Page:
October 13, 2018 – By CountingPips.com – Get our weekly COT Reports by Email
US Dollar Index speculator positions are at highest level since May 2nd of 2017
The latest data for the weekly Commitment of Traders (COT) report, released by the Commodity Futures Trading Commission (CFTC) on Friday, showed that large traders and speculators once again raised their bullish bets for the US Dollar Index while betting against many of the major currencies and increasing their bearish positions.
The non-commercial futures contracts of US Dollar Index futures, traded by large speculators and hedge funds, totaled a net position of 37,709 contracts in the data reported through Tuesday October 9th. This was a weekly boost of 673 contracts from the previous week which had a total of 37,036 net contracts.
The speculative position in the USD Index has risen for two straight weeks and for the twenty-third time out of the past twenty-five weeks. The current standing is at the highest bullish level since May 2nd of 2017 when the net position totaled 40,020 contracts.
Individual Currencies Data this week:
In the individual currency contracts data, we did not see any substantial changes (+ or – 10,000 contracts) in the speculators category this week but we did have some notable levels hit by some of the major currencies.
Euro bets dropped rather sharply for a 2nd straight week and are in bearish territory for a second conseuctive week. Euro spec positions have gone from a position of over +100,000 contracts in late May to a total of -16,142 contracts this week.
Japanese yen positions fell for the sixth consecutive week. The yen position is above the -110,000 net contract level for a second straight week and is now at the highest bearish standing since February 13th.
Australian dollar positions declined for the fourth time out of the past five weeks. The current standing for the Aussie spec bets is now at the most bearish level since March 10th of 2015 when the net position equaled -76,851 contracts.
New Zealand “kiwi” dollar speculator bearish bets advanced this week after two weeks of small declines. The rise in bearish positions has now put the current standing at the most bearish level on record (our data going back to 1999) at above -33,000 net contracts.
Overall, the currencies that improved this week were the US Dollar Index (673 weekly change in contracts), Swiss franc (599 contracts), Canadian dollar (6,339 contracts) and the Mexican peso (620 contracts).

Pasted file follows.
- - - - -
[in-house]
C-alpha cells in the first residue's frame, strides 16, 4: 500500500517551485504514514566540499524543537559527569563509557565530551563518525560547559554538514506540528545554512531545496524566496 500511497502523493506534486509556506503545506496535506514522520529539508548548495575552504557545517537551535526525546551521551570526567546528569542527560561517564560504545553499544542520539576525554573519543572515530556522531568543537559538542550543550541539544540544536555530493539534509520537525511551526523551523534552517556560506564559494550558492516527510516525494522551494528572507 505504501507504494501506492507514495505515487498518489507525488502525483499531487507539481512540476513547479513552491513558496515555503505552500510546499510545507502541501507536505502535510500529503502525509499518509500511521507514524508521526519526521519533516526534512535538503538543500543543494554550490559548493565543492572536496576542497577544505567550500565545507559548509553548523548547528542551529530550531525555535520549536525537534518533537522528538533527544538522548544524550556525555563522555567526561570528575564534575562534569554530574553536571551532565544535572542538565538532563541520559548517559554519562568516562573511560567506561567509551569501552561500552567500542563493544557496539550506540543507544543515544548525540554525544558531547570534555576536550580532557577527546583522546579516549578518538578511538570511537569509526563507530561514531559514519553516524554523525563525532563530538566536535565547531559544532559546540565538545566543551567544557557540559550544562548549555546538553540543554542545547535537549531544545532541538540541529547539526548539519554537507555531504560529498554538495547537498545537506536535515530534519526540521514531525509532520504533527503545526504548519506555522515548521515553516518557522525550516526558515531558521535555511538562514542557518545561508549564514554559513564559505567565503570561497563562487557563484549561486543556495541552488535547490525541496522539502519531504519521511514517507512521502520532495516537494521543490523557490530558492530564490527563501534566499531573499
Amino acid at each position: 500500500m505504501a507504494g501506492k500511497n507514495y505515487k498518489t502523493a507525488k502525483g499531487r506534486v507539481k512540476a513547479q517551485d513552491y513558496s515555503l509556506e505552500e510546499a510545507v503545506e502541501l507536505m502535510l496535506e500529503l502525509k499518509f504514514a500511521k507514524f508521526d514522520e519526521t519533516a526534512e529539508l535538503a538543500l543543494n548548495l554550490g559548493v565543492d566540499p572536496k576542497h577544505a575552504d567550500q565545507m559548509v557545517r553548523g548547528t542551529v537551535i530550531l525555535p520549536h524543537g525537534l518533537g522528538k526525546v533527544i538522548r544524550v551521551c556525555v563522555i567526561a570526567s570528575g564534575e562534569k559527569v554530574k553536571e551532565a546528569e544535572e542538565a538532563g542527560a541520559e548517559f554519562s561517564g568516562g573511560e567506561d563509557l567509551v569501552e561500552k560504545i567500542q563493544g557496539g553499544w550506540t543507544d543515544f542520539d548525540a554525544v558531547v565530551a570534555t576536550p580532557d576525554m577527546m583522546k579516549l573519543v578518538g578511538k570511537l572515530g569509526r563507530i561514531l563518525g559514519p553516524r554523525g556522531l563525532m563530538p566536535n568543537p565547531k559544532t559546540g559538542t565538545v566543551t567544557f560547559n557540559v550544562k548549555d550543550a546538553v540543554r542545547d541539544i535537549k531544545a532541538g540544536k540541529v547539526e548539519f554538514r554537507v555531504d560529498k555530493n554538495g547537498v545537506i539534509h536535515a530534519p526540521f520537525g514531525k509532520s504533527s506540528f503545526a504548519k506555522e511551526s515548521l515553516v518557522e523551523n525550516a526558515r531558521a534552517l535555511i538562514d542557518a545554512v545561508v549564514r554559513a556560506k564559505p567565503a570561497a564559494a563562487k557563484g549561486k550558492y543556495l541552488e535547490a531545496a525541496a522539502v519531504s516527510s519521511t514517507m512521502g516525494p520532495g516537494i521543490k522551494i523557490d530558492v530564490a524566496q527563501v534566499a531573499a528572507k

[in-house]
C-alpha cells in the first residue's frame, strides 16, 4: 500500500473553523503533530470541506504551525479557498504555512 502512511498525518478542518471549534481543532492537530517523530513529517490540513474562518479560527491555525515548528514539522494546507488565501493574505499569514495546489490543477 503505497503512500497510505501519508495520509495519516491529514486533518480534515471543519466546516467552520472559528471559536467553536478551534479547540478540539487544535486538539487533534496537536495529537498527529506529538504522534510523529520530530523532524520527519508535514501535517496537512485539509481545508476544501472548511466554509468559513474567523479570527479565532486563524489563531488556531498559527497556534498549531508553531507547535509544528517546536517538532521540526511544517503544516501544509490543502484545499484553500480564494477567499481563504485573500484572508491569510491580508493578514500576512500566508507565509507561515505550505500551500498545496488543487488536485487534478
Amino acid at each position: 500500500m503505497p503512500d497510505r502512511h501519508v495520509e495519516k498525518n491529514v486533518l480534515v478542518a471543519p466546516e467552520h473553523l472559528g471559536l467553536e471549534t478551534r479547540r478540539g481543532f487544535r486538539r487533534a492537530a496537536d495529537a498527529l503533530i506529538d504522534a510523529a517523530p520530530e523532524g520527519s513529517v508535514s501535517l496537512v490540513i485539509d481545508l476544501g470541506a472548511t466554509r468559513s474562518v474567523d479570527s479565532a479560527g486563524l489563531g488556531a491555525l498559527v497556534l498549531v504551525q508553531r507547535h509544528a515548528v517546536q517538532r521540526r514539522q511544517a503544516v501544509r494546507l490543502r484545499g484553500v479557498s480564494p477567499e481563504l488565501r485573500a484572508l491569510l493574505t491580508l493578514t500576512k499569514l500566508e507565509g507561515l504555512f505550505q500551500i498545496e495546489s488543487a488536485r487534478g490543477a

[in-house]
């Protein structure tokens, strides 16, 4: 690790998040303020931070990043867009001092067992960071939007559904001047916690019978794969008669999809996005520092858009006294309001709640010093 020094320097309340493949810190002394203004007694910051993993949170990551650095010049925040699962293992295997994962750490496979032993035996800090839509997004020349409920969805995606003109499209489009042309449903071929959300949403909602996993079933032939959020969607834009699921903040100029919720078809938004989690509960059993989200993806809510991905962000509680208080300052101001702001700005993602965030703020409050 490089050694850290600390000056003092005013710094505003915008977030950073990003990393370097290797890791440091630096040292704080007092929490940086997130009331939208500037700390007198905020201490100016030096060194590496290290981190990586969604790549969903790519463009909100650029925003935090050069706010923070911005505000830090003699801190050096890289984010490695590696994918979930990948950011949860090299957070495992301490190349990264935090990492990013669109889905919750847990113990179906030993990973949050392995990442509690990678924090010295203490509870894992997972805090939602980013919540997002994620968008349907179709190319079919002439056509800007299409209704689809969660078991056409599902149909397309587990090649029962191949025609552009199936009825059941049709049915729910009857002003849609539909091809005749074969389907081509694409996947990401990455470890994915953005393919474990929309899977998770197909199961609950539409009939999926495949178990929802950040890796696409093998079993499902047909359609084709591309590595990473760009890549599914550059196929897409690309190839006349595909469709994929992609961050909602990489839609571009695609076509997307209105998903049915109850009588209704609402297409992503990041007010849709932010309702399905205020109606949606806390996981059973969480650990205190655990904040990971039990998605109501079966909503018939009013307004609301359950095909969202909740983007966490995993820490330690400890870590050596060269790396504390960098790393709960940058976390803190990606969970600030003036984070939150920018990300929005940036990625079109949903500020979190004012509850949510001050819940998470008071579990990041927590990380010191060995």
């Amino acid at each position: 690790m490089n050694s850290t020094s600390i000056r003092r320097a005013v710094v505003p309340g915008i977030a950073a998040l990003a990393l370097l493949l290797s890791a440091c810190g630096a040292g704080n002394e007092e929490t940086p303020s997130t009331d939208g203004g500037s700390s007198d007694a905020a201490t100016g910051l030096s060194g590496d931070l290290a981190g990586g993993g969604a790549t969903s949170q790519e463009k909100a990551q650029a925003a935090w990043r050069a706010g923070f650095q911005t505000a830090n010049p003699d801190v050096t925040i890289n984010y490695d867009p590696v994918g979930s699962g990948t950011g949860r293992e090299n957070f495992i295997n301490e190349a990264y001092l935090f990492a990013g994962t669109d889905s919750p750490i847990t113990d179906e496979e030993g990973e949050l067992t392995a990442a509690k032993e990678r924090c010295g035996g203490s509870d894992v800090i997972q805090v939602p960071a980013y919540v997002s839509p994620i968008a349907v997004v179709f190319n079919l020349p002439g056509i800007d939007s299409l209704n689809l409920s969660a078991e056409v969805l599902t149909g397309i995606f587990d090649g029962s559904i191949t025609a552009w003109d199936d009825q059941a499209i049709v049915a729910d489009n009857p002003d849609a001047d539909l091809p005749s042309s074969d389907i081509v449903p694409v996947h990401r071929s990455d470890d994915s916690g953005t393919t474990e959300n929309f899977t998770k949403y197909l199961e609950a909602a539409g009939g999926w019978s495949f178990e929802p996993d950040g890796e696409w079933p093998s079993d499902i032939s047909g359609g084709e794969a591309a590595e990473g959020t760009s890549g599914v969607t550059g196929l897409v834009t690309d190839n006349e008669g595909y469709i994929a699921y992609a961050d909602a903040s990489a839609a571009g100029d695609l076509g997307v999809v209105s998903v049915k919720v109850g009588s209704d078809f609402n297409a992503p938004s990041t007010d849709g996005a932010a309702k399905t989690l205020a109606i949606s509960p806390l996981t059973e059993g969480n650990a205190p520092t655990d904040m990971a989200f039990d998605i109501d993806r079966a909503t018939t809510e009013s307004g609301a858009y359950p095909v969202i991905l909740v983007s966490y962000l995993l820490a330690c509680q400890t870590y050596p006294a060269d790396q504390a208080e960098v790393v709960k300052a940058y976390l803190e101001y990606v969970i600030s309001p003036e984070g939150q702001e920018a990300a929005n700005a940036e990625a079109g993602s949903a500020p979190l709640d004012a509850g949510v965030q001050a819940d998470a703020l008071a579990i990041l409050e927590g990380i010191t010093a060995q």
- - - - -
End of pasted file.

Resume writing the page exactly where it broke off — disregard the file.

The currencies whose speculative bets decreased this week were the euro (-9,041 weekly change in contracts), British pound sterling (-1,167 contracts), Japanese yen (-1,155 contracts), Australian dollar (-1,566 contracts), and the New Zealand dollar (-3,224 contracts).
See the table and individual currency charts below.
Table of Weekly Commercial Traders and Speculators Levels & Changes:
|Currency||Net Commercials||Comms Weekly Chg||Net Speculators||Specs Weekly Chg|
This latest COT data is through Tuesday and shows a quick view of how large speculators or non-commercials (for-profit traders) as well as the commercial traders (hedgers & traders for business purposes) were positioned in the futures markets. All currency positions are in direct relation to the US dollar where, for example, a bet for the euro is a bet that the euro will rise versus the dollar while a bet against the euro will be a bet that the dollar will gain versus the euro.
Weekly Charts: Large Trader Weekly Positions vs Price
*COT Report: The weekly commitment of traders report summarizes the total trader positions for open contracts in the futures trading markets. The CFTC categorizes trader positions according to commercial hedgers (traders who use futures contracts for hedging as part of the business), non-commercials (large traders who speculate to realize trading profits) and nonreportable traders (usually small traders/speculators). Find CFTC criteria here: (http://www.cftc.gov/MarketReports/CommitmentsofTraders/ExplanatoryNotes/index.htm).
The Commitment of Traders report is published every Friday by the Commodity Futures Trading Commission (CFTC) and shows futures positions data that was reported as of the previous Tuesday (3 days behind).
Each currency contract is a quote for that currency directly against the U.S. dollar, a net short amount of contracts means that more speculators are betting that currency to fall against the dollar and a net long position expect that currency to rise versus the dollar.
(The charts overlay the forex closing price of each Tuesday when COT trader positions are reported for each corresponding spot currency pair.) See more information and explanation on the weekly COT report from the CFTC website.
Article by CountingPips.com